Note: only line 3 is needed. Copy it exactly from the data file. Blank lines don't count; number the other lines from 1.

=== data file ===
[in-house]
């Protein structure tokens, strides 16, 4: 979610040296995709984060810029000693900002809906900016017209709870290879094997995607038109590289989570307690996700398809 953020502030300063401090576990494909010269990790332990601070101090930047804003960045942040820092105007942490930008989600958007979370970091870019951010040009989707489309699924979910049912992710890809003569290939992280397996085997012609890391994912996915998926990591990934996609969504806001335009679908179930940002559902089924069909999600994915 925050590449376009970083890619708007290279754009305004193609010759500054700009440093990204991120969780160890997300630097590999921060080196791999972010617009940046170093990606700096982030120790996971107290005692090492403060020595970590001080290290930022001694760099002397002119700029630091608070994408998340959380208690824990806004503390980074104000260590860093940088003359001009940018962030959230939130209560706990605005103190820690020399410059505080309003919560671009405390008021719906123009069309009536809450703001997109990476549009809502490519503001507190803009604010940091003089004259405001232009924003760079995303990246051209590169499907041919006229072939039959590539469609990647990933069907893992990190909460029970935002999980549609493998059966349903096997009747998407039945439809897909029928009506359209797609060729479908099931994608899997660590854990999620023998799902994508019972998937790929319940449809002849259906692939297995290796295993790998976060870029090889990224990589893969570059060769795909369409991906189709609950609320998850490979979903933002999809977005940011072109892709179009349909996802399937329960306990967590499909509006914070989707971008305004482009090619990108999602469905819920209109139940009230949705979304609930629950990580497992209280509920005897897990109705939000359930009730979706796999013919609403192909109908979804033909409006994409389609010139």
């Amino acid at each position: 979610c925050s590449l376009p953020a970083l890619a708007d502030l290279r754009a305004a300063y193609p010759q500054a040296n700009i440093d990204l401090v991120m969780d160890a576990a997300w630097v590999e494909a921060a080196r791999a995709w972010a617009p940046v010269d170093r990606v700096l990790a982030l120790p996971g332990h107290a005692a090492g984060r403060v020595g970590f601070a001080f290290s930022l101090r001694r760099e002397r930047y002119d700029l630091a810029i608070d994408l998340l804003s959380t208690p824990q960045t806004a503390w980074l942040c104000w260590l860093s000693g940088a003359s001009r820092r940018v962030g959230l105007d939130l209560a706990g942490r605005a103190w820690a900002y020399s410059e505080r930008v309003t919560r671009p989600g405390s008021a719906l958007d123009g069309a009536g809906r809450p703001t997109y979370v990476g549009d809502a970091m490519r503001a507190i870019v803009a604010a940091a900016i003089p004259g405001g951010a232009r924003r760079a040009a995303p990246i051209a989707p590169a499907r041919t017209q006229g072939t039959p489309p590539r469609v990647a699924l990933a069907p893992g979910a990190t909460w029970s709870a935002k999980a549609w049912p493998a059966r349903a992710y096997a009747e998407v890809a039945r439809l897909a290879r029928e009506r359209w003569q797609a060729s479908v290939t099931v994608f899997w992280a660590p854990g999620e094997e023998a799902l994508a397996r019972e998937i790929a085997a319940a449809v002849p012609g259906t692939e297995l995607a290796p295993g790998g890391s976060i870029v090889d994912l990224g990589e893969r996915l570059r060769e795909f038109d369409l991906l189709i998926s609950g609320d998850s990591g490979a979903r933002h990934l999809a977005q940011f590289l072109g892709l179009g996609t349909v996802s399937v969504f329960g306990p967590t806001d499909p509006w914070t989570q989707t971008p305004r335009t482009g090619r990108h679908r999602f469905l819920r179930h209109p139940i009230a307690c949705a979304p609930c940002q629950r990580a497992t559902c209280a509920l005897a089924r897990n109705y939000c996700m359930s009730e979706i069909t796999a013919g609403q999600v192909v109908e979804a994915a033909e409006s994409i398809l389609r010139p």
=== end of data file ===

């Amino acid at each position: 979610c925050s590449l376009p953020a970083l890619a708007d502030l290279r754009a305004a300063y193609p010759q500054a040296n700009i440093d990204l401090v991120m969780d160890a576990a997300w630097v590999e494909a921060a080196r791999a995709w972010a617009p940046v010269d170093r990606v700096l990790a982030l120790p996971g332990h107290a005692a090492g984060r403060v020595g970590f601070a001080f290290s930022l101090r001694r760099e002397r930047y002119d700029l630091a810029i608070d994408l998340l804003s959380t208690p824990q960045t806004a503390w980074l942040c104000w260590l860093s000693g940088a003359s001009r820092r940018v962030g959230l105007d939130l209560a706990g942490r605005a103190w820690a900002y020399s410059e505080r930008v309003t919560r671009p989600g405390s008021a719906l958007d123009g069309a009536g809906r809450p703001t997109y979370v990476g549009d809502a970091m490519r503001a507190i870019v803009a604010a940091a900016i003089p004259g405001g951010a232009r924003r760079a040009a995303p990246i051209a989707p590169a499907r041919t017209q006229g072939t039959p489309p590539r469609v990647a699924l990933a069907p893992g979910a990190t909460w029970s709870a935002k999980a549609w049912p493998a059966r349903a992710y096997a009747e998407v890809a039945r439809l897909a290879r029928e009506r359209w003569q797609a060729s479908v290939t099931v994608f899997w992280a660590p854990g999620e094997e023998a799902l994508a397996r019972e998937i790929a085997a319940a449809v002849p012609g259906t692939e297995l995607a290796p295993g790998g890391s976060i870029v090889d994912l990224g990589e893969r996915l570059r060769e795909f038109d369409l991906l189709i998926s609950g609320d998850s990591g490979a979903r933002h990934l999809a977005q940011f590289l072109g892709l179009g996609t349909v996802s399937v969504f329960g306990p967590t806001d499909p509006w914070t989570q989707t971008p305004r335009t482009g090619r990108h679908r999602f469905l819920r179930h209109p139940i009230a307690c949705a979304p609930c940002q629950r990580a497992t559902c209280a509920l005897a089924r897990n109705y939000c996700m359930s009730e979706i069909t796999a013919g609403q999600v192909v109908e979804a994915a033909e409006s994409i398809l389609r010139p």